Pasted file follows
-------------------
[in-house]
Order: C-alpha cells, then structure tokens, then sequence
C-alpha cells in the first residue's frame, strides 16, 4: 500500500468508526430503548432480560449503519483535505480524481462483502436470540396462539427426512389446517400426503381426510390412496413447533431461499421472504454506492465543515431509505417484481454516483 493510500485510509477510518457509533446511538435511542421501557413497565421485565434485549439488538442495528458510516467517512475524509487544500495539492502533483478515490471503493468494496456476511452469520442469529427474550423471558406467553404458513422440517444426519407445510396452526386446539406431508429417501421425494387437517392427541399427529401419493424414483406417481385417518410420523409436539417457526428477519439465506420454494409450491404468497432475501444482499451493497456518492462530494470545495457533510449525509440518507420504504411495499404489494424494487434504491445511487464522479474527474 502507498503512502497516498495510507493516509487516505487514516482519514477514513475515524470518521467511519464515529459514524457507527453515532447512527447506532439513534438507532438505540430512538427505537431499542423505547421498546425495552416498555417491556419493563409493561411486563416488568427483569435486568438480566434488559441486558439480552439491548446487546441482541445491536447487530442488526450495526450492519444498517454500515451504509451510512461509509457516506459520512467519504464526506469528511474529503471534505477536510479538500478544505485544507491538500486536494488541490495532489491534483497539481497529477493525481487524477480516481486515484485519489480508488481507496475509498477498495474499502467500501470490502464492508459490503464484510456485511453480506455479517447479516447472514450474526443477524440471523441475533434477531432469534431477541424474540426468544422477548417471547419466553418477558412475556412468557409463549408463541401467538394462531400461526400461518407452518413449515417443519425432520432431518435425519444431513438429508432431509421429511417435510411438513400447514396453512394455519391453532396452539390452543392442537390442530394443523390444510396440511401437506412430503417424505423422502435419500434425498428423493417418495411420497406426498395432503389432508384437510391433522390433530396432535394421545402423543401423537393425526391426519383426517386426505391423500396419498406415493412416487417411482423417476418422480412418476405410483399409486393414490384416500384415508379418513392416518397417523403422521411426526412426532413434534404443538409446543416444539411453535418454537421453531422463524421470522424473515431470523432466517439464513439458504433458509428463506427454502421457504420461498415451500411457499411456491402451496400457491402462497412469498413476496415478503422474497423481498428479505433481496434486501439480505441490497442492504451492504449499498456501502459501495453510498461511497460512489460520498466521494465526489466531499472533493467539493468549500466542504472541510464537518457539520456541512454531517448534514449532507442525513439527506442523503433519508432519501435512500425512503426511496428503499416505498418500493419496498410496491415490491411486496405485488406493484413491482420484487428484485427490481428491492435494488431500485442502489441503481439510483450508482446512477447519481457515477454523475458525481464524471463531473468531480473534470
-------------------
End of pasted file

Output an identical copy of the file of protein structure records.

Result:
[in-house]
Order: C-alpha cells, then structure tokens, then sequence
C-alpha cells in the first residue's frame, strides 16, 4: 500500500468508526430503548432480560449503519483535505480524481462483502436470540396462539427426512389446517400426503381426510390412496413447533431461499421472504454506492465543515431509505417484481454516483 493510500485510509477510518457509533446511538435511542421501557413497565421485565434485549439488538442495528458510516467517512475524509487544500495539492502533483478515490471503493468494496456476511452469520442469529427474550423471558406467553404458513422440517444426519407445510396452526386446539406431508429417501421425494387437517392427541399427529401419493424414483406417481385417518410420523409436539417457526428477519439465506420454494409450491404468497432475501444482499451493497456518492462530494470545495457533510449525509440518507420504504411495499404489494424494487434504491445511487464522479474527474 502507498503512502497516498495510507493516509487516505487514516482519514477514513475515524470518521467511519464515529459514524457507527453515532447512527447506532439513534438507532438505540430512538427505537431499542423505547421498546425495552416498555417491556419493563409493561411486563416488568427483569435486568438480566434488559441486558439480552439491548446487546441482541445491536447487530442488526450495526450492519444498517454500515451504509451510512461509509457516506459520512467519504464526506469528511474529503471534505477536510479538500478544505485544507491538500486536494488541490495532489491534483497539481497529477493525481487524477480516481486515484485519489480508488481507496475509498477498495474499502467500501470490502464492508459490503464484510456485511453480506455479517447479516447472514450474526443477524440471523441475533434477531432469534431477541424474540426468544422477548417471547419466553418477558412475556412468557409463549408463541401467538394462531400461526400461518407452518413449515417443519425432520432431518435425519444431513438429508432431509421429511417435510411438513400447514396453512394455519391453532396452539390452543392442537390442530394443523390444510396440511401437506412430503417424505423422502435419500434425498428423493417418495411420497406426498395432503389432508384437510391433522390433530396432535394421545402423543401423537393425526391426519383426517386426505391423500396419498406415493412416487417411482423417476418422480412418476405410483399409486393414490384416500384415508379418513392416518397417523403422521411426526412426532413434534404443538409446543416444539411453535418454537421453531422463524421470522424473515431470523432466517439464513439458504433458509428463506427454502421457504420461498415451500411457499411456491402451496400457491402462497412469498413476496415478503422474497423481498428479505433481496434486501439480505441490497442492504451492504449499498456501502459501495453510498461511497460512489460520498466521494465526489466531499472533493467539493468549500466542504472541510464537518457539520456541512454531517448534514449532507442525513439527506442523503433519508432519501435512500425512503426511496428503499416505498418500493419496498410496491415490491411486496405485488406493484413491482420484487428484485427490481428491492435494488431500485442502489441503481439510483450508482446512477447519481457515477454523475458525481464524471463531473468531480473534470